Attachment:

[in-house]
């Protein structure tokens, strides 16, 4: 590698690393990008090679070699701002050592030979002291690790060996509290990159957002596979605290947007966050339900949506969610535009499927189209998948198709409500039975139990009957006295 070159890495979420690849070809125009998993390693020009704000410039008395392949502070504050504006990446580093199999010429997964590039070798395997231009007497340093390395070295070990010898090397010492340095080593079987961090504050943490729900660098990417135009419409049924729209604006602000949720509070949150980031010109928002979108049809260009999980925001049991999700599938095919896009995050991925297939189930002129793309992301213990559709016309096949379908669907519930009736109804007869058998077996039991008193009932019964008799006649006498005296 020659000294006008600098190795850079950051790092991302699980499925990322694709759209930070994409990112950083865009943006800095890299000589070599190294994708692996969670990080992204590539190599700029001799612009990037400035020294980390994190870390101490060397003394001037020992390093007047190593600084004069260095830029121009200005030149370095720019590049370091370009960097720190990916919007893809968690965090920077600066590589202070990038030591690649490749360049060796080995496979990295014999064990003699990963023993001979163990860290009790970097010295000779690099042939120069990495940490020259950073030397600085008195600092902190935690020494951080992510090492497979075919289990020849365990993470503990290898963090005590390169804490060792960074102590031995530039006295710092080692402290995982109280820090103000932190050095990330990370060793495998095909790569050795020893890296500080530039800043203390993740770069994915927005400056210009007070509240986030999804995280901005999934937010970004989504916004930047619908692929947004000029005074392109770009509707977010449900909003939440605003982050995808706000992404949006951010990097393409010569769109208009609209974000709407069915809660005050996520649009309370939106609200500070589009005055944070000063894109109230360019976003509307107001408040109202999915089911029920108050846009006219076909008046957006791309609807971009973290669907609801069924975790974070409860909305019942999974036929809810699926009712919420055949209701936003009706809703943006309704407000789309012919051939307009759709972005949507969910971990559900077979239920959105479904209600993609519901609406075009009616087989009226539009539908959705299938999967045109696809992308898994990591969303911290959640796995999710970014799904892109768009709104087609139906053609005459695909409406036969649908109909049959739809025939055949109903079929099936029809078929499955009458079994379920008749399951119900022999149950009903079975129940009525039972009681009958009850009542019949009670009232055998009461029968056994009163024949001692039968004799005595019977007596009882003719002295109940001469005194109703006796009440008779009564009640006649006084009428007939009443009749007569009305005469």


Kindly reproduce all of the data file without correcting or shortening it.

[in-house]
């Protein structure tokens, strides 16, 4: 590698690393990008090679070699701002050592030979002291690790060996509290990159957002596979605290947007966050339900949506969610535009499927189209998948198709409500039975139990009957006295 070159890495979420690849070809125009998993390693020009704000410039008395392949502070504050504006990446580093199999010429997964590039070798395997231009007497340093390395070295070990010898090397010492340095080593079987961090504050943490729900660098990417135009419409049924729209604006602000949720509070949150980031010109928002979108049809260009999980925001049991999700599938095919896009995050991925297939189930002129793309992301213990559709016309096949379908669907519930009736109804007869058998077996039991008193009932019964008799006649006498005296 020659000294006008600098190795850079950051790092991302699980499925990322694709759209930070994409990112950083865009943006800095890299000589070599190294994708692996969670990080992204590539190599700029001799612009990037400035020294980390994190870390101490060397003394001037020992390093007047190593600084004069260095830029121009200005030149370095720019590049370091370009960097720190990916919007893809968690965090920077600066590589202070990038030591690649490749360049060796080995496979990295014999064990003699990963023993001979163990860290009790970097010295000779690099042939120069990495940490020259950073030397600085008195600092902190935690020494951080992510090492497979075919289990020849365990993470503990290898963090005590390169804490060792960074102590031995530039006295710092080692402290995982109280820090103000932190050095990330990370060793495998095909790569050795020893890296500080530039800043203390993740770069994915927005400056210009007070509240986030999804995280901005999934937010970004989504916004930047619908692929947004000029005074392109770009509707977010449900909003939440605003982050995808706000992404949006951010990097393409010569769109208009609209974000709407069915809660005050996520649009309370939106609200500070589009005055944070000063894109109230360019976003509307107001408040109202999915089911029920108050846009006219076909008046957006791309609807971009973290669907609801069924975790974070409860909305019942999974036929809810699926009712919420055949209701936003009706809703943006309704407000789309012919051939307009759709972005949507969910971990559900077979239920959105479904209600993609519901609406075009009616087989009226539009539908959705299938999967045109696809992308898994990591969303911290959640796995999710970014799904892109768009709104087609139906053609005459695909409406036969649908109909049959739809025939055949109903079929099936029809078929499955009458079994379920008749399951119900022999149950009903079975129940009525039972009681009958009850009542019949009670009232055998009461029968056994009163024949001692039968004799005595019977007596009882003719002295109940001469005194109703006796009440008779009564009640006649006084009428007939009443009749007569009305005469």